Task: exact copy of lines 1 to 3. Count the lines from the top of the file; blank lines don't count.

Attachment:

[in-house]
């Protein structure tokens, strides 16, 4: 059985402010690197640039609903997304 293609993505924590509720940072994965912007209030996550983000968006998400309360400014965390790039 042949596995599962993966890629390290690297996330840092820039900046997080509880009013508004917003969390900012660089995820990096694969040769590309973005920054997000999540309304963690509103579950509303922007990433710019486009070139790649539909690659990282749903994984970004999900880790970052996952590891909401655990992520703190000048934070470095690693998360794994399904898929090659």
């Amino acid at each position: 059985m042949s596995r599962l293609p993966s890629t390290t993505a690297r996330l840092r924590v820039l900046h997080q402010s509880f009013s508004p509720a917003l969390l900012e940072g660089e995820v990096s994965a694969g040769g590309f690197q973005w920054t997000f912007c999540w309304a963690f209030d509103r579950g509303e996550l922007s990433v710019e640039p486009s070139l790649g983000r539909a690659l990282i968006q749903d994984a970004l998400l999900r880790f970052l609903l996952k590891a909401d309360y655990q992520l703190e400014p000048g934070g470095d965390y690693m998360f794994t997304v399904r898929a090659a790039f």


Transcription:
[in-house]
């Protein structure tokens, strides 16, 4: 059985402010690197640039609903997304 293609993505924590509720940072994965912007209030996550983000968006998400309360400014965390790039 042949596995599962993966890629390290690297996330840092820039900046997080509880009013508004917003969390900012660089995820990096694969040769590309973005920054997000999540309304963690509103579950509303922007990433710019486009070139790649539909690659990282749903994984970004999900880790970052996952590891909401655990992520703190000048934070470095690693998360794994399904898929090659």
């Amino acid at each position: 059985m042949s596995r599962l293609p993966s890629t390290t993505a690297r996330l840092r924590v820039l900046h997080q402010s509880f009013s508004p509720a917003l969390l900012e940072g660089e995820v990096s994965a694969g040769g590309f690197q973005w920054t997000f912007c999540w309304a963690f209030d509103r579950g509303e996550l922007s990433v710019e640039p486009s070139l790649g983000r539909a690659l990282i968006q749903d994984a970004l998400l999900r880790f970052l609903l996952k590891a909401d309360y655990q992520l703190e400014p000048g934070g470095d965390y690693m998360f794994t997304v399904r898929a090659a790039f």